Plus, Jonathon Sturgeon has a worthwhile essay on art, the market and Banksy’s shredding stunt: “With all things being equal, Banksy is the Thomas Kinkade of his generation.” Baffler

Related: Christie’s sold a portrait made via algorithm for $432,500 because art market. (Me thinks that algorithm is very Western art.) New York Times


Since 2011, L.A. Phil violinist Vijay Gupta (now a newly minted MacArthur fellow), has been performing free concerts for L.A.’s homeless community. The Times’ Deborah Vankin followed him on his perambulations around skid row. “We need arts now more than ever as a public health intervention,” he says. “The role of the artist in today’s world is not only to heal and inspire, but to disrupt and provoke.” Los Angeles Times

Violinist Vijay Gupta, left, visits with Kelvin Jefferson, 55, who lives on skid row with his dog Prince.
(Genaro Molina / Los Angeles Times)


Vankin also sat down for a Q&A with Tony Berlant, a key figure in the West Coast Pop Art Movement of the ‘60s. Berlant has a new solo exhibition at Kohn Gallery that features more personal work, including self-portraits. “They’re not for the art world, they’re for me,” says Berlant. “The more personal and intimate work becomes, the more universal and timeless it actually becomes.” Los Angeles Times

A detail from Tony Berlant’s photographic, collaged-metal portrait of his wife at Kohn Gallery.
(Patrick T. Fallon / For The Times)

Vankin (who has been busy) also hung with Robbie Conal, a poster artist who has long papered L.A. with his political broadsides. The artist has a show of work at Track 16 that takes on Trump and his Cabinet. His scathing caricatures, he says, were inspired by “the best of the worst” of the current administration. Los Angeles Times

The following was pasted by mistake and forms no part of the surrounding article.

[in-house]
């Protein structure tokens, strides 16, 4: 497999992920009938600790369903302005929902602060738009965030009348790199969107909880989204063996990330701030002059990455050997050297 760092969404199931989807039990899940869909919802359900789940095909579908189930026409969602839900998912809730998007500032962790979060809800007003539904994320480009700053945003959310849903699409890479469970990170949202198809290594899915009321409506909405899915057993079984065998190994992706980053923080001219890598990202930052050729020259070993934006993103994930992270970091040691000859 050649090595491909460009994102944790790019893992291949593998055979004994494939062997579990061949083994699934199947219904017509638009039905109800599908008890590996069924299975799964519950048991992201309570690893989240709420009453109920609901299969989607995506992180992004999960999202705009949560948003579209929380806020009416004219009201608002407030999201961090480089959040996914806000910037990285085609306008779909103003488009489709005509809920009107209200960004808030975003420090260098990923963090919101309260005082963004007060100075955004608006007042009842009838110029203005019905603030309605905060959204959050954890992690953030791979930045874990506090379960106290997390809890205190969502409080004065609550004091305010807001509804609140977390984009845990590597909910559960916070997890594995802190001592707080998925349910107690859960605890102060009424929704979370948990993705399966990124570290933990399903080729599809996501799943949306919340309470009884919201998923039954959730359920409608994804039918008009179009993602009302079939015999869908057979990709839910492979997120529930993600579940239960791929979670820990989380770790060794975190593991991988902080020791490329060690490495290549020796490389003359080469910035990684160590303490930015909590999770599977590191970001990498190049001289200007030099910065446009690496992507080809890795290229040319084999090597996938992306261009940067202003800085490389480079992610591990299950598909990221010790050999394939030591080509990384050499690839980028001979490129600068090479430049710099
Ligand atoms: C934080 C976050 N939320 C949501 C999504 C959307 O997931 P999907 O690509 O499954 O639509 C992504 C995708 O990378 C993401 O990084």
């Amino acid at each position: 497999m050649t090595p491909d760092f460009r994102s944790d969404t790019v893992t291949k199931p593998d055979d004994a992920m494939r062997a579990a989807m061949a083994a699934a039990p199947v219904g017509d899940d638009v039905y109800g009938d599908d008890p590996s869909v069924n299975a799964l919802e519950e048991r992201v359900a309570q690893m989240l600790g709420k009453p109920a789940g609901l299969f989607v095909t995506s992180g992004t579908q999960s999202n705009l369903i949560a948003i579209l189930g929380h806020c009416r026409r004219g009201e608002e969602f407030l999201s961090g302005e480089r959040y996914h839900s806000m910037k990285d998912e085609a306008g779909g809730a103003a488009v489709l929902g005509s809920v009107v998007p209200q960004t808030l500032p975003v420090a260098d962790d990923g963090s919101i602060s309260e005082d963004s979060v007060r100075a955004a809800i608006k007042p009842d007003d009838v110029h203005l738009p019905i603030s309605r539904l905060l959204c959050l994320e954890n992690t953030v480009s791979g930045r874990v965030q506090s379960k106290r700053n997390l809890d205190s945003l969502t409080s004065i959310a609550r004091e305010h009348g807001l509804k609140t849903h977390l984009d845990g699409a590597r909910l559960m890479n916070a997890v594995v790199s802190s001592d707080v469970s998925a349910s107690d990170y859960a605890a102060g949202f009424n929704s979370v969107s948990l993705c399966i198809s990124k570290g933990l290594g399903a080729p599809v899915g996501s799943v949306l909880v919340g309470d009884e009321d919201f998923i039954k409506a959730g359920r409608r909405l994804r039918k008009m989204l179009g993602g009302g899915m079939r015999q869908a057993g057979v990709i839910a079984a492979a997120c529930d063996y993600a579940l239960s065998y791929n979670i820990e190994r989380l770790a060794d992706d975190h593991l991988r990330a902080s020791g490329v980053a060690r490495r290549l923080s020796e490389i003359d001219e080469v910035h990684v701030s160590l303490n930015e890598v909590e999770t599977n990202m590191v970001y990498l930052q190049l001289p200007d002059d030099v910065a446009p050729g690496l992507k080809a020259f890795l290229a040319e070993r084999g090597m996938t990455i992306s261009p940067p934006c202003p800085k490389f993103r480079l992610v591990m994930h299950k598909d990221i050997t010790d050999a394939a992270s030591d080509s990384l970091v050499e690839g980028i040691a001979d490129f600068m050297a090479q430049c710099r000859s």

Actor Jim Carrey is handy with a pen — and he’s using it to render Donald Trump in unflattering ways in a series of political cartoons that are now on view at L.A.’s Maccarone gallery. “This is a piercing scream,” he tells The Times’ Jessica Gelt of the exhibition. “I want people to vote. I feel like if we don’t regain some sort of balance in the midterms, then we’re really lost.” Los Angeles Times

Jim Carrey at his gallery show of political cartoons at L.A.’s Maccarone gallery.
(Christina House / Los Angeles Times)


Contributing reviewer David Pagel reports on director David Lynch’s paintings at Kayne Griffin Corcoran, which “give intimate form to the insecurities of adolescence, as well as installation artist Olafur Eliasson’s “mesmerizing” “planetary magic” at Tanya Bonakdar Gallery. Pro tip: give yourself time to absorb this “wonder-inducing adventure.”


Margaret Gray rounds up what’s happening in the 99-seat theaters (expect some Southern Gothic) and Matt Cooper has his weekend picks, covering everything from “La Traviata” to Social Distortion.

Plus, my weekly Datebook includes a quarter-mile long piece by Robert Rauschenberg and architecture by Sou Fujimoto.


Matt Cooper previews the coming week in dance, including a new seven-hour, three-part marathon work from Bill T. Jones and Arnie Zane Company at UCLA; coming in classical music, we’re looking forward to the Halloween performances of “Vampyr” from LA Opera and “Nosferatu” at Walt Disney Concert Hall. Looking ahead in SoCal theater, there’s Eliza Clark’s new comedy “Quack” at the Kirk Douglas. Plus, Cooper looks at what’s coming in SoCal museums and galleries.


— Someone tried to steal the Magna Carta. BBC

— On the myth of whiteness in classical sculpture. New Yorker

— Related: A video game that is faithful to what ancient classical cities may have looked like. Hyperallergic

— Gentlemen, start your quarters: Banning, Calif., is now home to a museum of pinball. Los Angeles Times

New York City has allocated its largest budget ever for cultural programming: $198.4 million. Hyperallergic

Broadway audiences are getting younger. Deadline Hollywood

— How do you stage a sex scene? Hire an intimacy director. American Theatre

— Two critics reflect on #MeToo and ballet. New York Times

Kelly Hargraves is taking over as executive and artistic director at Dance Camera West. LA Dance Chronicle

— A show of Chicano art in Mexico City helps connect the Mexican and the American. Artbound


Don’t go in the closet: The soundtrack for “Halloween” deconstructed. Song Exploder